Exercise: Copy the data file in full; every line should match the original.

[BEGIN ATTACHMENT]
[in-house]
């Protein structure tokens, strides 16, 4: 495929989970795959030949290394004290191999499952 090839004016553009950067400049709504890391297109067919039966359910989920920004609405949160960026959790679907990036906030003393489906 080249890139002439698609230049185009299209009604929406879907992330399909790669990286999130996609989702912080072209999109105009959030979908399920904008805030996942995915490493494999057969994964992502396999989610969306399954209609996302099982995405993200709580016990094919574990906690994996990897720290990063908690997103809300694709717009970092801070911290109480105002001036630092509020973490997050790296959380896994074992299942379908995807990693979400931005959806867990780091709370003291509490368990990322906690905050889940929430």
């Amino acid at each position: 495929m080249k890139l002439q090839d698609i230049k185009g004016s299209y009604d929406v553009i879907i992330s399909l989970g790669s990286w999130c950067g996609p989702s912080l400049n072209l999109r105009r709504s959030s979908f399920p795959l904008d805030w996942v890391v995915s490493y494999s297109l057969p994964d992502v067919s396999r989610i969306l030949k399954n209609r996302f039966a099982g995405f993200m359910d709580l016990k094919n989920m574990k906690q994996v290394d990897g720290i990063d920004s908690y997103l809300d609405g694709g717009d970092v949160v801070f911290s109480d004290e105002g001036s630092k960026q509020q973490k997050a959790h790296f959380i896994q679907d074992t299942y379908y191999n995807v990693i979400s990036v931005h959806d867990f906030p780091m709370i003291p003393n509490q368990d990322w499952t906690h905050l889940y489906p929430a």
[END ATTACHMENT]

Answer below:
[in-house]
């Protein structure tokens, strides 16, 4: 495929989970795959030949290394004290191999499952 090839004016553009950067400049709504890391297109067919039966359910989920920004609405949160960026959790679907990036906030003393489906 080249890139002439698609230049185009299209009604929406879907992330399909790669990286999130996609989702912080072209999109105009959030979908399920904008805030996942995915490493494999057969994964992502396999989610969306399954209609996302099982995405993200709580016990094919574990906690994996990897720290990063908690997103809300694709717009970092801070911290109480105002001036630092509020973490997050790296959380896994074992299942379908995807990693979400931005959806867990780091709370003291509490368990990322906690905050889940929430």
């Amino acid at each position: 495929m080249k890139l002439q090839d698609i230049k185009g004016s299209y009604d929406v553009i879907i992330s399909l989970g790669s990286w999130c950067g996609p989702s912080l400049n072209l999109r105009r709504s959030s979908f399920p795959l904008d805030w996942v890391v995915s490493y494999s297109l057969p994964d992502v067919s396999r989610i969306l030949k399954n209609r996302f039966a099982g995405f993200m359910d709580l016990k094919n989920m574990k906690q994996v290394d990897g720290i990063d920004s908690y997103l809300d609405g694709g717009d970092v949160v801070f911290s109480d004290e105002g001036s630092k960026q509020q973490k997050a959790h790296f959380i896994q679907d074992t299942y379908y191999n995807v990693i979400s990036v931005h959806d867990f906030p780091m709370i003291p003393n509490q368990d990322w499952t906690h905050l889940y489906p929430a």